BOSTON — Turns out folks were wrong about Tobias Harris.

Back in August, the 76ers were swept in the first round of the playoffs by the same Boston Celtics squad they’re facing Tuesday night at TD Garden. Right now, fans appreciate and celebrate what Harris means to the Sixers.

But following that playoff series, it was the opposite.

Harris averaged 15.8 points, 9.5 rebounds, and 4.0 assists in the series. However, he struggled shooting, making just 38.3% of his shots, including going 2 for 15 (13.3%) on three-pointers.

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Many were critical of Harris and his five-year, $180 million contract after the Sixers were swept in the first round for just the third time in franchise history. They talked of the Sixers overpaying for a guy who couldn’t produce in the clutch.

Enter new coach Doc Rivers, who has a different role for Harris than his predecessor, Brett Brown. Now, those same critics are no longer criticizing the 10th-year veteran. They’re criticizing how he was utilized last season.

That’s because Harris is flourishing in his second go-round with Rivers, who came to the Sixers after seven seasons with the Clippers.

Back in Los Angeles, Rivers brought the best out of Harris, who averaged a career-best 20.9 points and shot a career-best 43.4% on three-pointers in 55 games with the Clippers during the 2018-19 season, before being traded to the Sixers.

Rivers, arguably a future Hall of Fame coach, is doing the same this season with the Sixers.

Harris has averaged 20.8 points, 7.3 rebounds, and a career-best 3.6 assists through 45 games played. He also shot 52.5% from the field, 40.1% on three-pointers, and 89.9% from the foul line. Harris has a legitimate chance to finish the season shooting above 50% from the field, 40% on threes, and 90% on free throws.

That would be a major feat, considering only eight have finished a season with 50/40/90 splits. Only Larry Bird, Steve Nash, Mark Price, Reggie Miller, Dirk Nowitzki, Kevin Durant, Stephen Curry, and Malcolm Brogdon have done it.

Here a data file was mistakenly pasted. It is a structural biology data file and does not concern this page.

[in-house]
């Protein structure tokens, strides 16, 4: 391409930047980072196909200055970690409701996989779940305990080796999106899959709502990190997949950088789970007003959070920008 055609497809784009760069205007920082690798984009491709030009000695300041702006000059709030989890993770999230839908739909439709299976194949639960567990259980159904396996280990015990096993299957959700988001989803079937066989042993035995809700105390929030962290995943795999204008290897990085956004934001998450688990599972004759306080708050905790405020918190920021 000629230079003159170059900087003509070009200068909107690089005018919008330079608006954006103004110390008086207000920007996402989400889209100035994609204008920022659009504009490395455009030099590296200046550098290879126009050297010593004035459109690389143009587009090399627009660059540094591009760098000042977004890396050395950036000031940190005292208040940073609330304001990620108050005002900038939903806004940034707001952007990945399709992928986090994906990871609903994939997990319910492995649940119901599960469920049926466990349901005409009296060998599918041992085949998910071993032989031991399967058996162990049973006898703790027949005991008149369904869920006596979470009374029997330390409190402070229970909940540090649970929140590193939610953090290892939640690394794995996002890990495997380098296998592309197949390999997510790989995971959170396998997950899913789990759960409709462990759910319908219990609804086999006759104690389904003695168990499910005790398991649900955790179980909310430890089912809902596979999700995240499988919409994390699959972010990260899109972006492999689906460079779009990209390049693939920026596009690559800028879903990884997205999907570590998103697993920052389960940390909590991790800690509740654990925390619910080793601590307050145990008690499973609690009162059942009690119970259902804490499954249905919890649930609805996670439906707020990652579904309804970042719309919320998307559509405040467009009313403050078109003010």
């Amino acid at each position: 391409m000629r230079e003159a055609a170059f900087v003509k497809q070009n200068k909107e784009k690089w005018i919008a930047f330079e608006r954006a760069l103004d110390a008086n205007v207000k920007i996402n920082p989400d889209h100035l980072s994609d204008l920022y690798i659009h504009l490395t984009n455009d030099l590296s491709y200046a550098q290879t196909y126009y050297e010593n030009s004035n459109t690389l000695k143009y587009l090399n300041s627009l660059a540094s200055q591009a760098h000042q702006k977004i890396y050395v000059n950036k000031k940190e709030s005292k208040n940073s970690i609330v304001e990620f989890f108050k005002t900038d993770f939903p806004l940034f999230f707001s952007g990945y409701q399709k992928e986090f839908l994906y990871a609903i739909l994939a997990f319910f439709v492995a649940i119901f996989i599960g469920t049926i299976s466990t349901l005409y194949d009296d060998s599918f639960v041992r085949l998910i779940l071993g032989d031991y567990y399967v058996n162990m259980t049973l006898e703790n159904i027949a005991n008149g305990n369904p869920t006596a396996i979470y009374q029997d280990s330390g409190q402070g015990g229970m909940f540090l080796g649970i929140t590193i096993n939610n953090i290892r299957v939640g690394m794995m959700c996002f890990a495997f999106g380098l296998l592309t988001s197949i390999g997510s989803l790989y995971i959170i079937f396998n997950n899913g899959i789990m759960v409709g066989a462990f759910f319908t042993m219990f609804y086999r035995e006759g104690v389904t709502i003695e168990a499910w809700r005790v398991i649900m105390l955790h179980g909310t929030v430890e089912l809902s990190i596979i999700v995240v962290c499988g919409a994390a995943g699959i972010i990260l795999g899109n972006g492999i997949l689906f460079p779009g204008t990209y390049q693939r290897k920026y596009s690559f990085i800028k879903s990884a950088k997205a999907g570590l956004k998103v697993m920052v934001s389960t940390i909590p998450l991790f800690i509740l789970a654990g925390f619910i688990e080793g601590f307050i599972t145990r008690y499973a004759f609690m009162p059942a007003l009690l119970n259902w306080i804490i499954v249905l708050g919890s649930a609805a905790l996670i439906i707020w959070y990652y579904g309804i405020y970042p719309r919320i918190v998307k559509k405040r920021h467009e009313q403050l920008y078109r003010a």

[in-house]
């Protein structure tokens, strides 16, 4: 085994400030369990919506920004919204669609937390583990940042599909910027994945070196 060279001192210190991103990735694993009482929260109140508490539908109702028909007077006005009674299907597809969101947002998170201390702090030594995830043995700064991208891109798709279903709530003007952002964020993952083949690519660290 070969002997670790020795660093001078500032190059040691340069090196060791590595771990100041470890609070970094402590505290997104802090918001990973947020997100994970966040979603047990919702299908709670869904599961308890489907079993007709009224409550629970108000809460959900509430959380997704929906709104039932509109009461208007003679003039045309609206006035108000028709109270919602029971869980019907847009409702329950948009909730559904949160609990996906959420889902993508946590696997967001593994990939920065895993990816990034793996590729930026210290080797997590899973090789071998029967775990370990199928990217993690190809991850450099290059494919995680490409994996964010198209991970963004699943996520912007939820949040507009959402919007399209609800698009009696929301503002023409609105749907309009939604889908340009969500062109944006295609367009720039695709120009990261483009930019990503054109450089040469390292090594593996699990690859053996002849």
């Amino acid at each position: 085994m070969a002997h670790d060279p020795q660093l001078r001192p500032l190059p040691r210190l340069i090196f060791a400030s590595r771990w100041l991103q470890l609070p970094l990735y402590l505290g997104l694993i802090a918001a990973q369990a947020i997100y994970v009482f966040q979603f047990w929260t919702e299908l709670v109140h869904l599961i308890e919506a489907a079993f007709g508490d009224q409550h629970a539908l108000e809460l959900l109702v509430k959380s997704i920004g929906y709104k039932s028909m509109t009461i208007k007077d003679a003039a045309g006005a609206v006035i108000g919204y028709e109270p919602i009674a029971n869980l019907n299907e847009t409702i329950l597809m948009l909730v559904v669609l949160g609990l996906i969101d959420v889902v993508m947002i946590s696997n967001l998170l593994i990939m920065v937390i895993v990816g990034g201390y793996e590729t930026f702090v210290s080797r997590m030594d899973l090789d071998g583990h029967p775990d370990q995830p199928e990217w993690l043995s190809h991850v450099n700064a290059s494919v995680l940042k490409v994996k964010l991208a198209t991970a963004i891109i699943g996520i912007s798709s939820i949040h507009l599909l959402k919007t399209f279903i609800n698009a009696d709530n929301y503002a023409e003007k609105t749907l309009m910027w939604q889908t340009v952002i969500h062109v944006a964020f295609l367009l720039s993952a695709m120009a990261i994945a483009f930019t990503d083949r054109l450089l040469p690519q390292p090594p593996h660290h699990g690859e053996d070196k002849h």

“He’s just been consistent,” Shake Milton said of Harris. “He’s played at an All-Star level since the beginning of the season. You know he’s a bucket in whichever way you want to do it — post up, shooting, off screens, coming off. It doesn’t really matter.”

Harris’ leadership goes beyond on-court performances. He’s not afraid to address teammates when they’re messing up or praise them when they’re going well.

“His presence alone has been huge this season,” Milton said.

Harris’ late-game presence helped the Sixers avoid a loss to the last-place Minnesota Timberwolves on Saturday. Harris scored 12 of their final 14 points to close out the 122-113 victory, finishing with a team-high 32 points.

He made 4 of 6 shots in the fourth quarter, while the rest of the Sixers shot 4 for 11. He scored all 12 of his fourth-quarter points in the final 3:24, after the Timberwolves closed the gap to four points (108-104), by taking advantage of mismatches.

“Win by any means,” Harris said following the game. “That’s really my mentality. I know the fourth quarter is crunch time.”

He’s had his share of late-game heroics for the Sixers this season. Two of his most memorable ones came against the Los Angeles Lakers and Utah Jazz.

Harris scored 12 of his 24 points on 3-for-4 shooting in the fourth quarter of the Sixers’ 107-106 victory over the Lakers on Jan. 27. No shot was bigger than his 15-foot jumper that turned out to be the game-winner with three seconds remaining.

Then in a 131-123 overtime over the Jazz on March 3, Harris scored 11 of his 22 points in the overtime session. With the Sixers trailing 120-118 in OT, Harris scored the next eight points to give them a 126-123 lead with 1:37 remaining. His layup 33 seconds later gave the Sixers the lead for good. Harris went on to score the final three points of the game. He made a technical foul shot with 30.8 seconds left. Then he hit a pair of foul shots to give the Sixers a 131-123 lead with 27.6 seconds left.

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The biggest difference for Harris is how he’s being utilized this season. He was out of place in Brown’s system. Many times, the forward was stationed in a corner, waiting to shoot threes. He only had an opportunity to display his overall game when the Sixers were undermanned and needed him to help pick up the slack.

That hasn’t been the case under Rivers, who’s making sure Harris gets his share of shots and in the right situations. He also moved back to power forward, his natural position, after playing small forward last season.

Harris and the Sixers will ultimately be judged by what they do in the postseason. But the same critics who blasted Harris and his contract are now praising him.